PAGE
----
When validating your utility geometric network connectivity one of the hardest things to do is figuring out what exactly is connected to what. While ArcMap and ArcFM provide a variety of investigative tools, one that we’ve found most useful hasn’t made the cut for inclusion within either product – but at least one version has made it to the level of an ArcGIS developer sample.
The tool we’re talking about is the “Valence Renderer” and you can find the ArcGIS sample here. (“Valence” being the graph theory term for number of edges connected at a network node.) The sample creates a new type of “feature renderer” that you can plug in to the regular drawing process and takes effect any time your map display is redrawn.
Example Conditions 1 and 2 – Disconnected and Non-Network Features
We’ve found it more useful to use the basic idea but take more control of when rendering happens by putting the logic behind a button. A typical use case is illustrated to the right. Above is a display of a substation schematic that generally appears OK. Clicking on the “Draw Valence” button paints a solid colored marker below and to the right of all visible junction features present in the display. Inside the marker is the number of connected edges – the ‘valence’.
In this example we uncover two issues, “Condition 1” is a case where our device (an open switch) appears physically connected to the substation bus bar but the valence marker is “0” indicating the device is not connected. Clearly a problem.
If we dig a little further we’d find that if our map includes network generic junctions the display for “Condition 1” could be misleading. More on that point in a bit.
The second issue, “Condition 2” is where there is no valence marker shown for our device when we expect one. In this case the device feature class is not defined as part of the geometric network but rather a simple point feature. This may mean we need to re-create our geometric network.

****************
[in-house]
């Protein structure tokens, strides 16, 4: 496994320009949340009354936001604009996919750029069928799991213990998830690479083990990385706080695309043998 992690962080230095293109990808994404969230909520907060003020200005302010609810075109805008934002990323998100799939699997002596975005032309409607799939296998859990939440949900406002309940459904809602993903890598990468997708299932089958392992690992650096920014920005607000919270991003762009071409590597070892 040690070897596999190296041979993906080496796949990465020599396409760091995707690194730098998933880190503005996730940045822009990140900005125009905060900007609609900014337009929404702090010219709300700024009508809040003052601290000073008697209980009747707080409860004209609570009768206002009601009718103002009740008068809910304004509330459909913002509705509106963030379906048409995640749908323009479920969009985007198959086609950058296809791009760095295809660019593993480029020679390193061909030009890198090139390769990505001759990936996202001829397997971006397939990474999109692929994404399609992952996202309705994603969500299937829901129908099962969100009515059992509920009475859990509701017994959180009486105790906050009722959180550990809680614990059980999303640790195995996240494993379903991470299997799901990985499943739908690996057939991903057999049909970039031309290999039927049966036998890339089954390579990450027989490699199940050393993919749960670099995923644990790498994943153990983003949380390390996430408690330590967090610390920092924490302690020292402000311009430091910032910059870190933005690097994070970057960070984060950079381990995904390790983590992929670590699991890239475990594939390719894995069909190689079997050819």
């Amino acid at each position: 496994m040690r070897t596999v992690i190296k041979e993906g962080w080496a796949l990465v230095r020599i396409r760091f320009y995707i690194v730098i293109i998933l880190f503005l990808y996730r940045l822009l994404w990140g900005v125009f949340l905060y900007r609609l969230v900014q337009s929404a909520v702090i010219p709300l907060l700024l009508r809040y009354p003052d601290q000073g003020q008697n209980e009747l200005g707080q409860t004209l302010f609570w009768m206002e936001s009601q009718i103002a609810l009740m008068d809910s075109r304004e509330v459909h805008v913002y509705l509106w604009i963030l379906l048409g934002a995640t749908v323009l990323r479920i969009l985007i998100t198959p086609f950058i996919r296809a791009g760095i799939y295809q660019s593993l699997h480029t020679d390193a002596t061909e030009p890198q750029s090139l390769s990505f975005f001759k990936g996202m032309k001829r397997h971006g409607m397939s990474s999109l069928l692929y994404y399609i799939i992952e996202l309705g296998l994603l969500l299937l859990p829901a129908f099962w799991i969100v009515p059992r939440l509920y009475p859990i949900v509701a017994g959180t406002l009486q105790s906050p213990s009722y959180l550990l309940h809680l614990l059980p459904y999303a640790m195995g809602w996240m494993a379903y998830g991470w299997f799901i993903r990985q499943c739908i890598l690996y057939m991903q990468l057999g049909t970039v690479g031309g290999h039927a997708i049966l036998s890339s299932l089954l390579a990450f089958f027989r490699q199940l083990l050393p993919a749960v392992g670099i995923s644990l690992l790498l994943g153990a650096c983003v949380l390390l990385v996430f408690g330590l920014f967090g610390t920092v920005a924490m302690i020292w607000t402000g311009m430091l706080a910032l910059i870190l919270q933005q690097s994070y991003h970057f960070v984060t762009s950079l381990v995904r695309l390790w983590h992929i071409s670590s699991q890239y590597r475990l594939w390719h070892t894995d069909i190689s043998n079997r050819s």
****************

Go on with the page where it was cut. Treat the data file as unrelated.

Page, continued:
Example Condition 3 – Clarifying Coincident but Not Connected Conditions
Another example shows how the valence renderer can help clarify conditions that would otherwise require us to either perform a trace or start editing and inspect feature vertices. Condition 3 to the right shows a case where an underground tap (dashed line) from a segment on the green feeder crosses another feeder where two segments meet. Looking at the display alone one really can’t tell if the feeders connect at this point (which would be bad) or if they don’t.
Displaying the junction valence it quickly becomes clear that our connectivity is OK. Our green underground tap connects only to the green overhead primary line on the same feeder, and not to the pink feeder. (Whew!)
Example Condition 4 – Excluding Generic Junctions
While we’re at this location in our electric network we can get back to the point about potential confusion with generic junctions. First we’ll look at a fuse on the underground primary. Again, visually it looks fine. Further, when we render the valence markers we get an expected result, the fuse appears to be connected to two edges, just as we would want.
The misleading part is that there is a generic junction that lies coincident with the fuse and the blue “2” marker describes the generic junction and not the fuse. To account for this possibility the “Draw Valance Options” form includes a choice of whether or not to show valences for generic junctions. The final image illustrates the results, and shows us that in fact the fuse is not connected.
Clearly, this tool can be useful for diagnosing network connectivity issues when used interactively in an ArcMap session. But the fundamental concept can also aid our bulk review of a dataset when applied in more of a “batch” mode. More about this in an upcoming post.
This tool as described is implemented as a ArcMap Add-in buttons for ArcMap version 10.2.1.
A zip file with the Valence Renderer Addin installer
A zip file with the Valence Renderer Addin source code